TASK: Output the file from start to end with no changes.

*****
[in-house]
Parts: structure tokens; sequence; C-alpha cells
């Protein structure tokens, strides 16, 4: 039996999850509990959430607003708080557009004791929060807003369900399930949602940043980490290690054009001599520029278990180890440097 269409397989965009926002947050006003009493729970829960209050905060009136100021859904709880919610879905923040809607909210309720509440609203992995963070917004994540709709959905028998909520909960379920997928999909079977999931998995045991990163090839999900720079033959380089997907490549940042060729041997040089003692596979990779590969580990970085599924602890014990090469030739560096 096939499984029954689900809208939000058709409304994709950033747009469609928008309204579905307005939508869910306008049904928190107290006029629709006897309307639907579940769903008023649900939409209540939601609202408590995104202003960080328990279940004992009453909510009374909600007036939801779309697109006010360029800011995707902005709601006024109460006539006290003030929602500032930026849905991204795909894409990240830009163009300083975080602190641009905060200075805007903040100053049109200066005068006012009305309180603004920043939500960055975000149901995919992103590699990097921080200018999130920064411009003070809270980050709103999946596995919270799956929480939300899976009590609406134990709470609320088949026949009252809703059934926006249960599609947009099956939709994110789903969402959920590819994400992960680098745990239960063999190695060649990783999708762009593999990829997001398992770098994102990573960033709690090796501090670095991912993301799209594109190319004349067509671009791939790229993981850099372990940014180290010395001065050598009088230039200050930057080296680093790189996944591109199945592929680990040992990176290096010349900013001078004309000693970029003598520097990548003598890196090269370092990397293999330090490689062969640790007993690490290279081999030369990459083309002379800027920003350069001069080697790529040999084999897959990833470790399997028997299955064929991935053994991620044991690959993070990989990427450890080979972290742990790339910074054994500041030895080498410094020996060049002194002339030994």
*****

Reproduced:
[in-house]
Parts: structure tokens; sequence; C-alpha cells
């Protein structure tokens, strides 16, 4: 039996999850509990959430607003708080557009004791929060807003369900399930949602940043980490290690054009001599520029278990180890440097 269409397989965009926002947050006003009493729970829960209050905060009136100021859904709880919610879905923040809607909210309720509440609203992995963070917004994540709709959905028998909520909960379920997928999909079977999931998995045991990163090839999900720079033959380089997907490549940042060729041997040089003692596979990779590969580990970085599924602890014990090469030739560096 096939499984029954689900809208939000058709409304994709950033747009469609928008309204579905307005939508869910306008049904928190107290006029629709006897309307639907579940769903008023649900939409209540939601609202408590995104202003960080328990279940004992009453909510009374909600007036939801779309697109006010360029800011995707902005709601006024109460006539006290003030929602500032930026849905991204795909894409990240830009163009300083975080602190641009905060200075805007903040100053049109200066005068006012009305309180603004920043939500960055975000149901995919992103590699990097921080200018999130920064411009003070809270980050709103999946596995919270799956929480939300899976009590609406134990709470609320088949026949009252809703059934926006249960599609947009099956939709994110789903969402959920590819994400992960680098745990239960063999190695060649990783999708762009593999990829997001398992770098994102990573960033709690090796501090670095991912993301799209594109190319004349067509671009791939790229993981850099372990940014180290010395001065050598009088230039200050930057080296680093790189996944591109199945592929680990040992990176290096010349900013001078004309000693970029003598520097990548003598890196090269370092990397293999330090490689062969640790007993690490290279081999030369990459083309002379800027920003350069001069080697790529040999084999897959990833470790399997028997299955064929991935053994991620044991690959993070990989990427450890080979972290742990790339910074054994500041030895080498410094020996060049002194002339030994």